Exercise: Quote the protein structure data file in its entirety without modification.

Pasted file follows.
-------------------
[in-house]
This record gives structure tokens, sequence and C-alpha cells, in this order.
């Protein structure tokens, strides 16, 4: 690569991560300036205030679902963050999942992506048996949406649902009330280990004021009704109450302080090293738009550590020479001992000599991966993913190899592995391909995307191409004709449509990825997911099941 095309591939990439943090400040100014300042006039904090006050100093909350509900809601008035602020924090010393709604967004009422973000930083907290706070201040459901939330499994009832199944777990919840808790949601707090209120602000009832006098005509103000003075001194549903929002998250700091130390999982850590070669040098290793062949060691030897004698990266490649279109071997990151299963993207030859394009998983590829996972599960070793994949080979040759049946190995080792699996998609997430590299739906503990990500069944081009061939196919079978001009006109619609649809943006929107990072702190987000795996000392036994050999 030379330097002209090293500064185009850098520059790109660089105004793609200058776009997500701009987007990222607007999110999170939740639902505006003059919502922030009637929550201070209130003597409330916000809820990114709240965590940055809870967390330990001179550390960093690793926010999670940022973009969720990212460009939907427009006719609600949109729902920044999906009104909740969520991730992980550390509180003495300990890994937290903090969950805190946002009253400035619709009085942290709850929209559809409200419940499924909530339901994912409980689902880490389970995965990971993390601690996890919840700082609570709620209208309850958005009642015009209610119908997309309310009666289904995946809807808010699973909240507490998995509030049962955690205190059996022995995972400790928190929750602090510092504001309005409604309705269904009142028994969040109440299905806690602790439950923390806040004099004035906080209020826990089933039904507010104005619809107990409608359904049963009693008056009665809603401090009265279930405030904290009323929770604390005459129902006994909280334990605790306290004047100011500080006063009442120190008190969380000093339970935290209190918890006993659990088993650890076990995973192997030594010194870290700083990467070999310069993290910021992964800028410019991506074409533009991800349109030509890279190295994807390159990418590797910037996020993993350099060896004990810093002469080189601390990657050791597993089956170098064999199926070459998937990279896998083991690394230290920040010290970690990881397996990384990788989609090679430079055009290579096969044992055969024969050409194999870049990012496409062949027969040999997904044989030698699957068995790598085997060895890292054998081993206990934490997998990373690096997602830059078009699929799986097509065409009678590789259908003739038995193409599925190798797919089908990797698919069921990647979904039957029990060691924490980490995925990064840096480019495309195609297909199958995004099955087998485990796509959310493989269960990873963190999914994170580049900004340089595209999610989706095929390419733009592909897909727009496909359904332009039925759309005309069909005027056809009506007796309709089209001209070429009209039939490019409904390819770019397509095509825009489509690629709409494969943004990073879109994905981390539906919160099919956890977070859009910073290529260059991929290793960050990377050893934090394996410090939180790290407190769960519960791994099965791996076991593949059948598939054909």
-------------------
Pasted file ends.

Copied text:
[in-house]
This record gives structure tokens, sequence and C-alpha cells, in this order.
């Protein structure tokens, strides 16, 4: 690569991560300036205030679902963050999942992506048996949406649902009330280990004021009704109450302080090293738009550590020479001992000599991966993913190899592995391909995307191409004709449509990825997911099941 095309591939990439943090400040100014300042006039904090006050100093909350509900809601008035602020924090010393709604967004009422973000930083907290706070201040459901939330499994009832199944777990919840808790949601707090209120602000009832006098005509103000003075001194549903929002998250700091130390999982850590070669040098290793062949060691030897004698990266490649279109071997990151299963993207030859394009998983590829996972599960070793994949080979040759049946190995080792699996998609997430590299739906503990990500069944081009061939196919079978001009006109619609649809943006929107990072702190987000795996000392036994050999 030379330097002209090293500064185009850098520059790109660089105004793609200058776009997500701009987007990222607007999110999170939740639902505006003059919502922030009637929550201070209130003597409330916000809820990114709240965590940055809870967390330990001179550390960093690793926010999670940022973009969720990212460009939907427009006719609600949109729902920044999906009104909740969520991730992980550390509180003495300990890994937290903090969950805190946002009253400035619709009085942290709850929209559809409200419940499924909530339901994912409980689902880490389970995965990971993390601690996890919840700082609570709620209208309850958005009642015009209610119908997309309310009666289904995946809807808010699973909240507490998995509030049962955690205190059996022995995972400790928190929750602090510092504001309005409604309705269904009142028994969040109440299905806690602790439950923390806040004099004035906080209020826990089933039904507010104005619809107990409608359904049963009693008056009665809603401090009265279930405030904290009323929770604390005459129902006994909280334990605790306290004047100011500080006063009442120190008190969380000093339970935290209190918890006993659990088993650890076990995973192997030594010194870290700083990467070999310069993290910021992964800028410019991506074409533009991800349109030509890279190295994807390159990418590797910037996020993993350099060896004990810093002469080189601390990657050791597993089956170098064999199926070459998937990279896998083991690394230290920040010290970690990881397996990384990788989609090679430079055009290579096969044992055969024969050409194999870049990012496409062949027969040999997904044989030698699957068995790598085997060895890292054998081993206990934490997998990373690096997602830059078009699929799986097509065409009678590789259908003739038995193409599925190798797919089908990797698919069921990647979904039957029990060691924490980490995925990064840096480019495309195609297909199958995004099955087998485990796509959310493989269960990873963190999914994170580049900004340089595209999610989706095929390419733009592909897909727009496909359904332009039925759309005309069909005027056809009506007796309709089209001209070429009209039939490019409904390819770019397509095509825009489509690629709409494969943004990073879109994905981390539906919160099919956890977070859009910073290529260059991929290793960050990377050893934090394996410090939180790290407190769960519960791994099965791996076991593949059948598939054909």